On the second day of Rosh Hashanah we read from Genesis, chapter 22. This is the story known as the Akeidah, or the binding of Isaac. Our modern day attempts to understand and decipher this Parsha make it no less comprehensible. Even the commentaries provided by our Sages frequently contradict each other and rarely help us make sense of a situation that is so far beyond our mind’s grasp.
It is exactly that – our inability to comprehend - that is the first point to remember when pondering the binding of Isaac. Contemporary thought does not permit us the ability to understand and draw lessons from the Akeidah without shuddering at the thought of what took place.
I turned to my eleven-year old son to try to make sense of the Rosh Hashanah Torah reading. I asked him – “What is it you know about the binding of Isaac?” Here is my son’s recount (not word for word):
G-d told Abraham to take his son Isaac to the top of the mountain and offer him as a sacrifice.
Abraham did as G-d said. He laid Isaac on the table.
Just as he was about to sacrifice him, an Angel came and told him to stop.
They used a ram instead and that is why the shofar is made from a ram’s horn.
“What was Abraham thinking?” I asked.
“He was sad”, was the reply.
“He wasn’t angry?”
“No”, my son answered, “he was sad about what he had to do to Isaac. But, G-d told him to do it and he did not question G-d’s commands”.
This – Abraham’s solid faith and even my son’s nonchalant acceptance of Abraham’s faith despite the scary stuff that is attached to that - is the epitome of faith. To know it is the right thing to do simply because G-d asked you to do it is something that many of us cannot relate to. While we have the Torah and G-d’s commandments within the texts of Judaism, many people struggle with man’s interpretation that comes along with those edicts. The G-d who spoke to Abraham no longer speaks directly to us, so – perhaps – we are unable to truly comprehend what it was like to be in Abraham’s shoes. Could our horror be overrated?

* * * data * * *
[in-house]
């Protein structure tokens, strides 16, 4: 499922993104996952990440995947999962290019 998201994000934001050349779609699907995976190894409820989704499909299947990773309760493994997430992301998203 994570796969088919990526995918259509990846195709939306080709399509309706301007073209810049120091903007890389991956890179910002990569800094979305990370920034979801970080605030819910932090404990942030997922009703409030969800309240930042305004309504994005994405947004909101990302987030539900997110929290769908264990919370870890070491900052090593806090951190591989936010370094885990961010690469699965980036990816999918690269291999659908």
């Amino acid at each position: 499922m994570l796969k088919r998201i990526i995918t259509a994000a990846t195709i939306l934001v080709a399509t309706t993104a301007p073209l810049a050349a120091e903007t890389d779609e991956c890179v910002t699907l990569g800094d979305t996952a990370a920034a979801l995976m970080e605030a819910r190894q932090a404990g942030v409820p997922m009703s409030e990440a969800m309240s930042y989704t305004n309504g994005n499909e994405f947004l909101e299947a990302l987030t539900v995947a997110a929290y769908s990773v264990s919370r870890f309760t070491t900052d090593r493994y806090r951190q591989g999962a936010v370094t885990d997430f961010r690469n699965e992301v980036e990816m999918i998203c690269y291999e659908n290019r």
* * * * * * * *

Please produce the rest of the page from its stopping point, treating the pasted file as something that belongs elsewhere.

“What about Isaac?” I wanted to know. He continued to walk with his father even after he had noticed that they did not bring an animal sacrifice.
My overly sensitive and slightly phobic son would freak out if I gave him an inappropriate ‘let’s go’. I can hear the panicked “no mommy’s” ringing in my ear just thinking about it.
But, that’s the point. It wouldn’t – and shouldn’t – happen today. My son believes that Isaac had faith in – both – his father and in G-d. He did not know what was going on, but he believed that everything would be all right.
“Why, then,” my final question, “did G-d have to do this? G-d knew already that Abraham was faithful. He also knew what Abraham was going to do, didn’t He?”
My son did not skip a beat with his answer. “He did it for us.”
The story of the binding of Isaac is beyond present-day interpretation. Though we do our best, sometimes it is best to stay in the mind of an eleven-year old in order to try and gleam the wisdom from this Parsha.
Throughout history, we have stories of individuals and groups who are willing to give up everything for the sake of Jewish living. Is the Akeidah a reminder to, not only examine our faith, but to contemplate our relationship with G-d?
When Abraham and Isaac came down from the mountain, Isaac was not mentioned. There are many thoughts as to why – including that he was actually killed on the mountaintop. Perhaps it is because we are not to focus on Isaac but, rather, we are to focus on Abraham and the strength of his faith, his ability to do anything for G-d, and how his whole life was lived based upon that faith.
Rosh Hashanah is the birthday of creation. It is the beginning of life. It is also known as Yom Teru’ah, the Day of Sounding the Shofar. It is time for us to wake up. Finally, Rosh Hashanah is known as Yom HaDin, the Day of Judgment. Our year is up for review, and the agenda for the upcoming year is in the process of being written. The recounting of the binding of Isaac calls upon us to honor our Jewish lives, to reconnect with the important parts of that life, and to remember that our lives are in the hands of G-d.